USING GIFT FUNDS TOWARDS YOUR DOWN PAYMENT
By Jessica Hudson | August 1, 2020
When buying a home, the biggest upfront expense is likely to be the down payment. One way to come up with some or all of the down payment is by receiving a gift of funds. However, before doing this you will want to make sure that your lender will approve using these gift funds towards your down payment.
How much can you receive as a gift and who can gift it?
Conventional Loans: For a conventional loan through Fannie Mae or Freddie Mac, the gift must come from family (by blood, marriage, adoption, or legal guardianship). Fiancés and domestic partners also count as family. In most cases, the donor can gift 100% of your down payment. You are, however, required to contribute a minimum of 5% of your own funds if the down payment is less than 20% of the purchase price and the property is either a two- to four-unit principal residence or second home.
FHA Loans: FHA loans define family slightly differently. Cousins, nieces, and nephews don’t count under normal family guidelines, but they do allow gifts from close friends that can include extended family including cousins, nieces, and nephews. FHA also allows gifts from employers, labor unions, and charitable organizations. FHA allows the entire down payment to come from a gift.
USDA and VA Loans: USDA and VA loans have the least restrictions on mortgage gifts. Anyone you have a relationship with can provide a down payment gift, but the one caveat is that they can’t be an interested party. An interested party is someone involved in your home purchase transaction; for example, your real estate agent.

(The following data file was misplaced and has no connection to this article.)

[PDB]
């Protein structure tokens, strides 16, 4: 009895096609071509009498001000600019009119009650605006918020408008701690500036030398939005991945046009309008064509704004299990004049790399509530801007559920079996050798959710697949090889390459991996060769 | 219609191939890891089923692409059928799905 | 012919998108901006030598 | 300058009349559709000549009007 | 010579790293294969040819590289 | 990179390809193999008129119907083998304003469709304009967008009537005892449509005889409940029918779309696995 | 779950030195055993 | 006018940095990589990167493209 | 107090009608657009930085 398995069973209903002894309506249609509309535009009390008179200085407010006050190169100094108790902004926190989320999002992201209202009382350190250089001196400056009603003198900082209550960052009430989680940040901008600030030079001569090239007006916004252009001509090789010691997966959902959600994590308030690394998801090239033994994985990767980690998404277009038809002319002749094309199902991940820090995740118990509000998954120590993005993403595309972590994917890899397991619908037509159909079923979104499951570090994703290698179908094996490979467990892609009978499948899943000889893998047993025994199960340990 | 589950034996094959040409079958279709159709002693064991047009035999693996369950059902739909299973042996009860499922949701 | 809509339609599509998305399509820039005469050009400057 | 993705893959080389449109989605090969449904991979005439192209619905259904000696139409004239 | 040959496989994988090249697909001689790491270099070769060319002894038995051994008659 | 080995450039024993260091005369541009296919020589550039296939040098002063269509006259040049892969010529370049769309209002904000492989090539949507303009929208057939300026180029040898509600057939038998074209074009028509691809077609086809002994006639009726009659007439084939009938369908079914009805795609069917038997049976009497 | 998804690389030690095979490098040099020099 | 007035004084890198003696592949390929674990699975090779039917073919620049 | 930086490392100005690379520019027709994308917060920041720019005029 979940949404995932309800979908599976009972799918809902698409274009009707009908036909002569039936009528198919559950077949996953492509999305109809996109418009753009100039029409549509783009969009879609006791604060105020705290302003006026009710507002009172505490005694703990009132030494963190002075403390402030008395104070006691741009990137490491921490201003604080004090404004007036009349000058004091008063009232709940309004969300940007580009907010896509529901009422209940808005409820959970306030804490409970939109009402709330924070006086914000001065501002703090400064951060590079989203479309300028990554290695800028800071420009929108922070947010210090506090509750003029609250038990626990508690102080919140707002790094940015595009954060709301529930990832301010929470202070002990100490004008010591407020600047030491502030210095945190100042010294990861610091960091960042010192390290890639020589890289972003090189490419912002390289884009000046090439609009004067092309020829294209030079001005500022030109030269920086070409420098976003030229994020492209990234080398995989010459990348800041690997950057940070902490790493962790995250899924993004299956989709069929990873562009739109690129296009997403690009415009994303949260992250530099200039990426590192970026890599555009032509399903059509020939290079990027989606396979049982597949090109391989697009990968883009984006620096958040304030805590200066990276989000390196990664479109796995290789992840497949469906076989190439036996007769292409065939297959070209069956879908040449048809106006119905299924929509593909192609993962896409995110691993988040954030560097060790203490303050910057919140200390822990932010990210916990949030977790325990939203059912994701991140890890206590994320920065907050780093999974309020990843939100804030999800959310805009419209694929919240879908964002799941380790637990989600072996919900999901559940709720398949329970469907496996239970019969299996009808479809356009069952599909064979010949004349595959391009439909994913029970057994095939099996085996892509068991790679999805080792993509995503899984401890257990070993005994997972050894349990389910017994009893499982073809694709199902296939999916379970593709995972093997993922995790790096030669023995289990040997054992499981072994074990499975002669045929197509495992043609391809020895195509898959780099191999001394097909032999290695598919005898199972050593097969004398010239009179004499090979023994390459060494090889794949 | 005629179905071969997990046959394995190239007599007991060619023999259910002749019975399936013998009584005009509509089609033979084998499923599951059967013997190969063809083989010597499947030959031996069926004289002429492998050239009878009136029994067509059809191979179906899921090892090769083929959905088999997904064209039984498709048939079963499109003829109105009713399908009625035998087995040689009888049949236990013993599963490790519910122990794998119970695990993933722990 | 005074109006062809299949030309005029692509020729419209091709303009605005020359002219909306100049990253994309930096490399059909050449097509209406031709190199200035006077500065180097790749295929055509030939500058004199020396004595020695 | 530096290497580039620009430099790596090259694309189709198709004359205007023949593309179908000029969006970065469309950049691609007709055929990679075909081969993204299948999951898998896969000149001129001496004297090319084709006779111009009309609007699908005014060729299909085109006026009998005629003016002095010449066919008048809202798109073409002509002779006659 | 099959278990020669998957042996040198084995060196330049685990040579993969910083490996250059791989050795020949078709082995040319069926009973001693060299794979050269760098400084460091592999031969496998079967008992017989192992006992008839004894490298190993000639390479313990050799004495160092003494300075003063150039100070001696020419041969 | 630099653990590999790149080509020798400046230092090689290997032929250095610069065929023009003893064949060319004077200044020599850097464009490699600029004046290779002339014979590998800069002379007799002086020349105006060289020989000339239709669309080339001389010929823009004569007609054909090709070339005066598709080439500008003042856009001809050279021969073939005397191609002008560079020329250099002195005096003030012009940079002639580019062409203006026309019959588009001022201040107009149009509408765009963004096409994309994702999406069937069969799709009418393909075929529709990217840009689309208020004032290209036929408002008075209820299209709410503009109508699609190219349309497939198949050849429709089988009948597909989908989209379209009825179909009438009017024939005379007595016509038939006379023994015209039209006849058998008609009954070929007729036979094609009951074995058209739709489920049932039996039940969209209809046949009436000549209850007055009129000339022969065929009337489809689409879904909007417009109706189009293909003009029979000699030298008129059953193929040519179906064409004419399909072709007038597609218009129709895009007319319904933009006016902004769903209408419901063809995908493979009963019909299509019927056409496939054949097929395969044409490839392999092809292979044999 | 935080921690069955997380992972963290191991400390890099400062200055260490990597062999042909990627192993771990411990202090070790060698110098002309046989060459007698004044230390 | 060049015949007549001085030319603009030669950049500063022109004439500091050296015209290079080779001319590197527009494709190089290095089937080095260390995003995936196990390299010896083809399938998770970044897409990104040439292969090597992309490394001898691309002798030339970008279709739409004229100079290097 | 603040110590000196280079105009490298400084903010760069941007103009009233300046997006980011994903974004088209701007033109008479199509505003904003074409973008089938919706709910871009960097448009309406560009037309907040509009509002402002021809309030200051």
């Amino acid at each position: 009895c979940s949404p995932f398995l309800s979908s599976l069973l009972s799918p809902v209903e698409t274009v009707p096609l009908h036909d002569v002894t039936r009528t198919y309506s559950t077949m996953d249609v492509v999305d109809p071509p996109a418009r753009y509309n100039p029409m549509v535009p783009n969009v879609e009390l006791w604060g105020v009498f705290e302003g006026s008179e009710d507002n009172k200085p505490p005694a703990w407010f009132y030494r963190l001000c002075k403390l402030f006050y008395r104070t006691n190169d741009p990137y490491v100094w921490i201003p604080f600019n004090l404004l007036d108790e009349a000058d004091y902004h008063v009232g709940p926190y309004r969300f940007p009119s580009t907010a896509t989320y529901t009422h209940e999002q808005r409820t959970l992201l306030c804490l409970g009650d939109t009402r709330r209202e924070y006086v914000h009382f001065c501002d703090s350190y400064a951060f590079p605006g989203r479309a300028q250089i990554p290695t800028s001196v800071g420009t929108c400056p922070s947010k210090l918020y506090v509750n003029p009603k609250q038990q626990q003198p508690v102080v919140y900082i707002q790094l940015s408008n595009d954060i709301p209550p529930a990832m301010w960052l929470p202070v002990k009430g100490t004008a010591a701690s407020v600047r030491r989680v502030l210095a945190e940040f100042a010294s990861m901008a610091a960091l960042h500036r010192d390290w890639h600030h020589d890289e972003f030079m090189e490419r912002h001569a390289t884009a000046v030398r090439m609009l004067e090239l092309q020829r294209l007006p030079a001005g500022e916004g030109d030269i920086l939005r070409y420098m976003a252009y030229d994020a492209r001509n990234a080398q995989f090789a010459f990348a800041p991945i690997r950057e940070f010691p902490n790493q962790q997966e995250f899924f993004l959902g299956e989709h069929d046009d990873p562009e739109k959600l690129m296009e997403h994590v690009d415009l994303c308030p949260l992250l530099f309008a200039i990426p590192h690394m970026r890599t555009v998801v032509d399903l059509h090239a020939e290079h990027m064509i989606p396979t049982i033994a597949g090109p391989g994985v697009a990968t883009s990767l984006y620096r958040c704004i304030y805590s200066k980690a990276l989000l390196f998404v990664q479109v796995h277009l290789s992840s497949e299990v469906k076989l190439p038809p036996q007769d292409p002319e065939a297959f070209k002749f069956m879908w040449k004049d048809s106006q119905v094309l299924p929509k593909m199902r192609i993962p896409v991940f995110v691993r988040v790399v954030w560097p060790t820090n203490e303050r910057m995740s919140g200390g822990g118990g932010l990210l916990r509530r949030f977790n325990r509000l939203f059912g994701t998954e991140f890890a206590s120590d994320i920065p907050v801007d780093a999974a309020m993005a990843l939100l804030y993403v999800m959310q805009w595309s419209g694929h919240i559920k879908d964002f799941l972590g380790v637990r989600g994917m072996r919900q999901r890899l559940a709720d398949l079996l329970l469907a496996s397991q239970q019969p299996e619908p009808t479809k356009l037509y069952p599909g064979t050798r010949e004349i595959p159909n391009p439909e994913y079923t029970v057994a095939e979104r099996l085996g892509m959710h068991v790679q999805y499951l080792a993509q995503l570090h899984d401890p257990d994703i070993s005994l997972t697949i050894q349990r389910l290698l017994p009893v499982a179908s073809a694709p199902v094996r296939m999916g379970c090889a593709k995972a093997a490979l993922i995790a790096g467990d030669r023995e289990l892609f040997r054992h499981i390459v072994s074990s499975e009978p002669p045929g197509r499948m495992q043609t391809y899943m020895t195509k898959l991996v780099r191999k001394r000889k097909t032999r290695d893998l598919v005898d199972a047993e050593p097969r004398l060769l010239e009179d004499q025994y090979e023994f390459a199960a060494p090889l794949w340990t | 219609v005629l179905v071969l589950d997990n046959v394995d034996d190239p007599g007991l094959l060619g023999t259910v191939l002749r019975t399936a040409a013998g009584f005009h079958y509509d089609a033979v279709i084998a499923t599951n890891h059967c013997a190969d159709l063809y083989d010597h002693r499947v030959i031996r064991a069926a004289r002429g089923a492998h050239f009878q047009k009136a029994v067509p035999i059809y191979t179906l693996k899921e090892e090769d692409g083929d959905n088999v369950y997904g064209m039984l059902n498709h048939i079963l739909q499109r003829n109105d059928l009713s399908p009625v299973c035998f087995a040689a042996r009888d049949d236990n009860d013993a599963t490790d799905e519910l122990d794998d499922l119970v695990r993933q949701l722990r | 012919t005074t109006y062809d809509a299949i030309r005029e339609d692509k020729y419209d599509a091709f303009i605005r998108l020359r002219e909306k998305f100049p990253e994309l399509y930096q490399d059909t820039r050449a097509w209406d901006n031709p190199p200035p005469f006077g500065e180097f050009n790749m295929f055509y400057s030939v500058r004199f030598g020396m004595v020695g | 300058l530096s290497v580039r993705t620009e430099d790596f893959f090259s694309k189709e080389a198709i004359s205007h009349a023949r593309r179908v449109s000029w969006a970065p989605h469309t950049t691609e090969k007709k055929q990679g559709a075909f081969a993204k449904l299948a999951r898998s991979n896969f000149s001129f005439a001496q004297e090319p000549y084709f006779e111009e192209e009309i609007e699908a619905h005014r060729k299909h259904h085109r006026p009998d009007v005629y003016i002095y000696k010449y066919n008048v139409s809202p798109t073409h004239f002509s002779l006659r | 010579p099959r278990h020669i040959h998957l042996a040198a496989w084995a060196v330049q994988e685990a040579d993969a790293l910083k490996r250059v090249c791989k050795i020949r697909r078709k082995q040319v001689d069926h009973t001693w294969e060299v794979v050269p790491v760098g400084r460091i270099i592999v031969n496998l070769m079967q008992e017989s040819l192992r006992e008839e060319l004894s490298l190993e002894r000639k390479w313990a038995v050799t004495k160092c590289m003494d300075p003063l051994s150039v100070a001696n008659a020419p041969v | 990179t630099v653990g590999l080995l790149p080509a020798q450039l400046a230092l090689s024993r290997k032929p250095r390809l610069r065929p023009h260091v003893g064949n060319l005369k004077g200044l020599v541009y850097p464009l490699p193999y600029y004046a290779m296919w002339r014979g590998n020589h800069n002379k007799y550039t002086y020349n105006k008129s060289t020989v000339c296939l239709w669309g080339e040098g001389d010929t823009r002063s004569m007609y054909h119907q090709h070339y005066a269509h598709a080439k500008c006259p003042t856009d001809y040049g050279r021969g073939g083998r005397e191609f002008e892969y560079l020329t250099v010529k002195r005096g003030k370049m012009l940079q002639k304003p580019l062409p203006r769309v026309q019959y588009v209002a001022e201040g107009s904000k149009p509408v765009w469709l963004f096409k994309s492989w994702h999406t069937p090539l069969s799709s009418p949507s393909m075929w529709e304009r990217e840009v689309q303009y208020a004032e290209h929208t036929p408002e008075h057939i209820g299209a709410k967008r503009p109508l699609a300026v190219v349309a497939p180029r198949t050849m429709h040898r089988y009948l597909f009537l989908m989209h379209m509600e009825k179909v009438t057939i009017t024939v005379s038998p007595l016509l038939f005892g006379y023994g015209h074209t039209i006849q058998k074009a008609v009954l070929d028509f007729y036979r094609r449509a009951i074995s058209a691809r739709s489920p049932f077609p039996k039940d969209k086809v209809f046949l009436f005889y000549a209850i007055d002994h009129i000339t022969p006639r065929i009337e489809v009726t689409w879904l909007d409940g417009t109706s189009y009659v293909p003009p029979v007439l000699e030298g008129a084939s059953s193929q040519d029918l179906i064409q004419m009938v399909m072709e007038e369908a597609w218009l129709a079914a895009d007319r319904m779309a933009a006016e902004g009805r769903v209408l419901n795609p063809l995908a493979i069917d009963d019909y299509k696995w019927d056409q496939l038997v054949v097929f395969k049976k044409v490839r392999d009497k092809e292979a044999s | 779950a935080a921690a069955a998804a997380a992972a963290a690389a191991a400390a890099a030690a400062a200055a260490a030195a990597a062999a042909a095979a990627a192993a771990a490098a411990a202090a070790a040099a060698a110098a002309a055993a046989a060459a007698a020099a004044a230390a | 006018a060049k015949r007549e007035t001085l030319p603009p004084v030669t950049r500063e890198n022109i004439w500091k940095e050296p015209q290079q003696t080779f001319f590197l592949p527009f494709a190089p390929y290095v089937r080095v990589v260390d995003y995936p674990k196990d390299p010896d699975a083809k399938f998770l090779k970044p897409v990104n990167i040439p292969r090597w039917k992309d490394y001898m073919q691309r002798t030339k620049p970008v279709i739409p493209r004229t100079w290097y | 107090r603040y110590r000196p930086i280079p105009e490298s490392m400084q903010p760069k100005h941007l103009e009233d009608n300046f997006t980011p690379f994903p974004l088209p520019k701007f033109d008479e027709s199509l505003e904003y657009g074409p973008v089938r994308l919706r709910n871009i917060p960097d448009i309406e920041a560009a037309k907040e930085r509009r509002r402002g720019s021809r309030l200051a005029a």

What documentation do you need for gift funds?
Gift funds must be documented so your lender can confirm the source of the money. When applying for a mortgage, it’s typical for borrowers to provide their lender with copies of personal bank statements for the past 60 days to show proof of assets. If you’re using gift funds to pay some or all of your mortgage costs, your mortgage lender may also request a copy of your donor’s bank statements to verify the outgoing transfer.
Before a lender allows the gift, you’ll also need to furnish a gift letter which states the name, address and phone number of the donor. The letter should clearly identify your relationship to the donor, the amount of the gift, and the date funds were transferred into your account. Most importantly, the gift letter must specify that funds are a gift and not a loan.
The exception is a USDA home loan. This loans does not require a down payment, but you can borrower funds to pay for closing costs. This must be an unsecured loan, however. Keep in mind that your lender will include this debt when calculating your total debt-to-income ratio and determining your qualifying amount.
Can a mortgage gift be repaid?
No. It’s called a mortgage gift for a reason – the gift giver is providing funds to a home buyer with no expectation of being repaid. If the buyer is planning to pay back the funds, that money was loaned not gifted, and then the lender is required to factor that into the debt-to-income ratio.